New UCalgary initiative builds strong relationships with Indigenous communitiesBy Collene Ferguson, Faculty of Veterinary MedicineJuly 5, 2019
Mike Scott helps UCVM student Brenna Sakatch in diagnosing Ollie the horse’s lameness, while fellow student Erica Ward holds the horse’s lead rope. Photo by Todd Korol, for the Faculty of Veterinary Medicine
Ollie was a model patient for fourth-year veterinary students to work with — calm and friendly. Photo by Collene Ferguson, Faculty of Veterinary Medicine
Marvin Dodginghorse, left, Jean-Yin Tan, and Julie Dodginghorse at a recent equine health rotation at the Tsuut’ina Nation. Photo by Todd Korol, for the Faculty of Veterinary Medicine
‘Open wide!’ UCVM student Jenna Brandon files a horse’s teeth as Jean-Yin Tan oversees. Photo by Todd Korol, for the Faculty of Veterinary Medicine
Jenna Brandon leads her next equine patient in for a dental exam. Photo by Todd Korol, for the Faculty of Veterinary Medicine
Marvin Dodginghorse checks medical records on Ollie with UCVM student Amanda Kuzyk. Photo by Todd Korol, for the Faculty of Veterinary Medicine
Ollie, a handsome buckskin gelding, stands patiently under a bright blue sky as a veterinary student examines his hooves. Ollie’s owner, Marvin Dodginghorse, looks on.
“I let one of my granddaughters ride him. She placed on him the last rodeo,” says Dodginghorse, an experienced horseman who has been running an after-school riding program for youth at the Tsuut’ina Nation since 2006. “Two of my granddaughters, my two youngest ones, both qualified in barrel racing for the Indian National Finals Rodeo last year.”
Ollie, along with other horses at Tsuut’ina, are getting physical and dental examinations. And some, like Ollie, are also being assessed for lameness problems. Their care is part of a new equine health rotation for fourth-year University of Calgary Faculty of Veterinary Medicine (UCVM) students at the Tsuut’ina and the Siksika Nation, providing health services for 65 horses.
In trying to determine the cause of Ollie’s lameness, students Brenna Sakatch and Erica Ward do a complete workup including X-rays, under the watchful eye of Dr. Mike Scott, DVM, an equine practitioner who is board-certified in equine surgery and sports medicine, and associate professor at UCVM.
Students and horses benefit
“These horses are ideal for students to work on; almost without exception they’re well-trained and patient. Many are horses used for children’s riding programs or by individuals for rodeo competition or personal use,” says Scott. “There’s an excellent cross-section of typical equine general practice work — routine dental cases, more advanced dental issues, some interesting medical workups, and some very good lameness cases.”
Dr. Jean-Yin Tan, DVM, an equine clinical sciences instructor at UCVM who is board-certified in equine internal medicine, came up with the idea of a new two-week rotation in collaboration with local Indigenous communities. She organized the Tsuut’ina portion of the rotation with Julie Dodginghorse and her father, Marvin.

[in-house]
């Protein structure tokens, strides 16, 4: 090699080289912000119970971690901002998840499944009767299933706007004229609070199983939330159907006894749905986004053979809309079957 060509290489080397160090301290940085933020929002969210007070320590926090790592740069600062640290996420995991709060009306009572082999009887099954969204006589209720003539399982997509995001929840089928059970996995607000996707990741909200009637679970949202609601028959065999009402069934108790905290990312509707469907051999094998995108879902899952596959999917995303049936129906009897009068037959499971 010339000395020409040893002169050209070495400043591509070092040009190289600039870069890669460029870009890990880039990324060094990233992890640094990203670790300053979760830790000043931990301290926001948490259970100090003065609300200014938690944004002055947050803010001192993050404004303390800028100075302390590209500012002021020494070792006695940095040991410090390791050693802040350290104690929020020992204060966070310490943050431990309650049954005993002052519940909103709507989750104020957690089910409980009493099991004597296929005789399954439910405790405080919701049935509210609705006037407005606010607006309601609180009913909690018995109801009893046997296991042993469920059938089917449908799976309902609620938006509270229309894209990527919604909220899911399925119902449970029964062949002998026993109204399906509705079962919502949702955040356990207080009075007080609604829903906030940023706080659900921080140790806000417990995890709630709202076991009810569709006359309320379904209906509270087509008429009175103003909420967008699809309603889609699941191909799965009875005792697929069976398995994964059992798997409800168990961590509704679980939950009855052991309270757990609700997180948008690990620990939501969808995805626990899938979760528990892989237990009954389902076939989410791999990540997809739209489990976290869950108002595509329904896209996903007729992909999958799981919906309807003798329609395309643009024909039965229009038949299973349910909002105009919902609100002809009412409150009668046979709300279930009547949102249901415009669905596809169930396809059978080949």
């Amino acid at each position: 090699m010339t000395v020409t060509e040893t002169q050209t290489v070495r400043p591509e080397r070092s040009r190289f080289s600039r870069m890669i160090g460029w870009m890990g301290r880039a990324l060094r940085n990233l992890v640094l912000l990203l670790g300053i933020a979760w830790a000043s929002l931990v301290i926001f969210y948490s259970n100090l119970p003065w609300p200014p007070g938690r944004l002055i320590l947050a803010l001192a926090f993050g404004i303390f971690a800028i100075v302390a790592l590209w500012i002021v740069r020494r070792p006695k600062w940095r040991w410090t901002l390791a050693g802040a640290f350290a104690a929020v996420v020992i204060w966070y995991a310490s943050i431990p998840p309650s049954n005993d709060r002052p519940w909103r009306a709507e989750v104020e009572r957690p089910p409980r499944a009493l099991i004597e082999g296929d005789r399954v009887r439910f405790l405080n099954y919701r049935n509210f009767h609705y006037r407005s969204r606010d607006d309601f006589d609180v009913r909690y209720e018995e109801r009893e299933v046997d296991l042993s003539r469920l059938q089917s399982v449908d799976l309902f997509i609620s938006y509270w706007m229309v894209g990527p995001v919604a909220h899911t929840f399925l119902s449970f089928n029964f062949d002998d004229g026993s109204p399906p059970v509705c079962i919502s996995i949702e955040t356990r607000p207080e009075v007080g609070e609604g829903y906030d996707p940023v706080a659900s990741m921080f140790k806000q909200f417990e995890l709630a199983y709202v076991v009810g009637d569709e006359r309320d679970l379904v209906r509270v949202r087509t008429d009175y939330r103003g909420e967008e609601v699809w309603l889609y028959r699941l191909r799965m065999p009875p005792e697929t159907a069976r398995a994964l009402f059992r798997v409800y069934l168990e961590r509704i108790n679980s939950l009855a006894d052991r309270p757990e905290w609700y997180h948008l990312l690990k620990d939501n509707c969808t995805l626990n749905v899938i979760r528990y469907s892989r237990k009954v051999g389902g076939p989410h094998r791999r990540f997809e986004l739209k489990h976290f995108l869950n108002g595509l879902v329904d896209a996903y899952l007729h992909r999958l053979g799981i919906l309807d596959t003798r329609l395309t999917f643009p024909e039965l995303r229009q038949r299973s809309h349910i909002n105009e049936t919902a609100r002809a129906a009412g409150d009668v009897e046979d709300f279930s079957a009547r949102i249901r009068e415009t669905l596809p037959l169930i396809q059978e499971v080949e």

“This program gives our students experience in a range of equine medical care and interacting with community horse owners, so students learn both clinical and professional skills,” says Tan. “It’s a win-win initiative, as the cost of the services we provide are covered by UCVM for the education of our students, and there’s a need for quality veterinary care for the horses in Indigenous communities.”
Marvin Dodginghorse enjoys having his community involved in helping veterinary students learn under the guidance of UCVM veterinarians and technicians. “I’m really impressed with Jean-Yin’s knowledge. And I’ve been around horses my whole life, since I can remember. My grandfather, he used to buy, trade, and sell horses. I kind of followed in his footsteps.”
Scott is struck by the appreciation and kindness shown by all of the horse owners. “They’re patient and encouraging with the students, obviously understanding that we have the goal of teaching as well as caring for the horses, and they are happy to allow things to proceed at the ‘student’ pace. Many owners stay for the whole day, watching what we do, asking thoughtful questions, encouraging the students, and telling funny stories.”
Building good relationships and doing good work
Amanda Kuzyk takes a quick break to grab an apple before starting her next patient’s dental exam. She had no horse experience before she started UCVM, “it was a steep learning curve,” and is excited about the intensive, full days honing her veterinary skills. “But it’s not just about the horses’ health, it’s also about building good relationships with people in the community.”
“In addition to the practical aspect, there is opportunity for growth and understanding through this type of interaction with Indigenous communities that has the potential to deeply affect individuals open to this type of learning,” adds Scott. “It is a good thing for all involved, an opportunity to do good work that can make a difference and represent the best of who we are and what our profession is about.”
As part of UCVM’s One Community, One Health Strategic Plan, the faculty is committed to working with, and learning from, Indigenous Canadians, and partnering with the greater UCalgary community to build a sustainable plan for Indigenization.
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